What future generations will wonder about is the apparent assumption that every important artist's ambitions will focus on the gigantic. Certainly, there have been very good artists who work on their own comfortable scale, who, upon being invited to fill the Turbine Hall, instantly looked uncomfortable – take Anish Kapoor and Louise Bourgeois for example. The fact that they couldn't work on so gigantic a scale doesn't diminish them as artists, though perhaps we might think less of them for having accepted a commission they might have known wouldn't suit them. After all, it would be very surprising if Lucian Freud or Howard Hodgkin found a way to work on a truly colossal scale. But that doesn't affect our sense of their particular greatness.

Among young artists, I have to say, I find an overvaluing of size. Where are the Paul Klees of that generation – Klee, who never painted anything larger than four feet in any direction? Is there anyone at work today who is a tenth as powerful, impressive or as memorable as Klee is? There is a consolation, however. There is a violent reaction coming against all this gigantism, as sure as Christmas.

Trip at the last hurdle

The first volume of Samuel Beckett's letters arrive, published by Cambridge University Press, and a dauntingly scholarly array they prove. Scholars have been working on them for more than 20 years, providing thorough and scrupulous footnoting to Old Sam's juvenile learning. It represents the sort of scholarly enterprise that isn't supposed to happen any more. This, it practically trumpets, is the ne plus ultra of learning and literary detection.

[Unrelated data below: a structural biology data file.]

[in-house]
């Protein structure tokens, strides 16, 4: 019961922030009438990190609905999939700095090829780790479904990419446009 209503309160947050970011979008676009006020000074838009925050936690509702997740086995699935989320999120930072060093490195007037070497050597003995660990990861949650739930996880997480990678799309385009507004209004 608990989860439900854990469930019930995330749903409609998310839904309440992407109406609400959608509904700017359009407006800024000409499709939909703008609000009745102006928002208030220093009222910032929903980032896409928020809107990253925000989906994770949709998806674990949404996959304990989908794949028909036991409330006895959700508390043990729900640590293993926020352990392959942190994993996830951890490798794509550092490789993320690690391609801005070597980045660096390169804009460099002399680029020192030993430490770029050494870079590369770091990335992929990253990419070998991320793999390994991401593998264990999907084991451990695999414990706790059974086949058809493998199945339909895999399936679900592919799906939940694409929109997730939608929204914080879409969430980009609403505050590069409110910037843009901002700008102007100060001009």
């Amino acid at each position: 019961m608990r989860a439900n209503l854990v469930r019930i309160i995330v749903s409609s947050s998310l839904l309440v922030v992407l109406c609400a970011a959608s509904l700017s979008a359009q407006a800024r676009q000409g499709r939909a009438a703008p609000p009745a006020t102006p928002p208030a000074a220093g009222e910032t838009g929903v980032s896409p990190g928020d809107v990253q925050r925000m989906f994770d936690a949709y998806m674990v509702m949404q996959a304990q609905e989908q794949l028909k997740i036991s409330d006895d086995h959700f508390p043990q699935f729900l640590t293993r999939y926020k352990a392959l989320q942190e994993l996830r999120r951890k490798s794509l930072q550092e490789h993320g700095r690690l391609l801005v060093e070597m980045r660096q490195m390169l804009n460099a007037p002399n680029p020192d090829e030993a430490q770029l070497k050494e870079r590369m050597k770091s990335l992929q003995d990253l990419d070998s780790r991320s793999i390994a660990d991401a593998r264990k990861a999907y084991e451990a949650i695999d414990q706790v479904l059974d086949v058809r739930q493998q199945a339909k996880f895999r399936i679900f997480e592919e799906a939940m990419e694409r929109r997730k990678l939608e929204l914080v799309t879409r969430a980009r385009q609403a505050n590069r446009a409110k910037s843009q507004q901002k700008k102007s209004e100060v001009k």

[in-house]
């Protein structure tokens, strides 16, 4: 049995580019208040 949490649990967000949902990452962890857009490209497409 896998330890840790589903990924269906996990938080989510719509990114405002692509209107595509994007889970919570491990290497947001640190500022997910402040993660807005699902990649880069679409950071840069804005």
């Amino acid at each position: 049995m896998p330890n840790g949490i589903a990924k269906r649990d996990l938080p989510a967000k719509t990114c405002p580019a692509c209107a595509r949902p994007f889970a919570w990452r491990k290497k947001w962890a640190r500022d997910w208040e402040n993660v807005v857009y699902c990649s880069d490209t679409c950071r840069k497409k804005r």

Imagine the editors' feelings, therefore, when the final copy arrives, and the puff on the cover – "the only writer who can sum up the agonies and ecstasies of the 20th century... amazing treasure trove..." is, apparently, penned by one Jean-Michel Rabaté, who is said to work at the University of "Pennsyvania". Oh dear. Misprints are always unfortunate, but this one – well, 20 years of getting your outfit together, and then at the last moment, it's as if someone has dropped egg down your front.

My sympathy goes out to the comedian Lee Hurst (right). Believing that a mobile phone that was following him round the stage in Guildford was filming him, he seized the object and destroyed it. He has just been convicted of causing criminal damage and fined £182, and says that he does not regret what he did at all.

I don't blame him. Though the audience member claims that he was merely texting during the event, nobody can doubt that filming live stage events, to be placed later on websites such as YouTube, is on the increase. I've just looked, and footage of a stage work of mine, I believe illegally filmed, is to be found there. Why should I, or Lee Hurst, or anyone else, allow his work to be published in this way? If every such performance found itself freely available on the internet, then why should anyone go to the expense of creating these works in the first place?

The problem lies with a general belief that all entertainment these days should be free. It's a wonderful idea that books, poems, performances, music, e tutti quanti, should be distributed completely free of charge and without any kind of limitations. I don't expect Lee Hurst needs us to send him contributions towards his £182 fine, but if things continue like this, comedians in the future very well might do.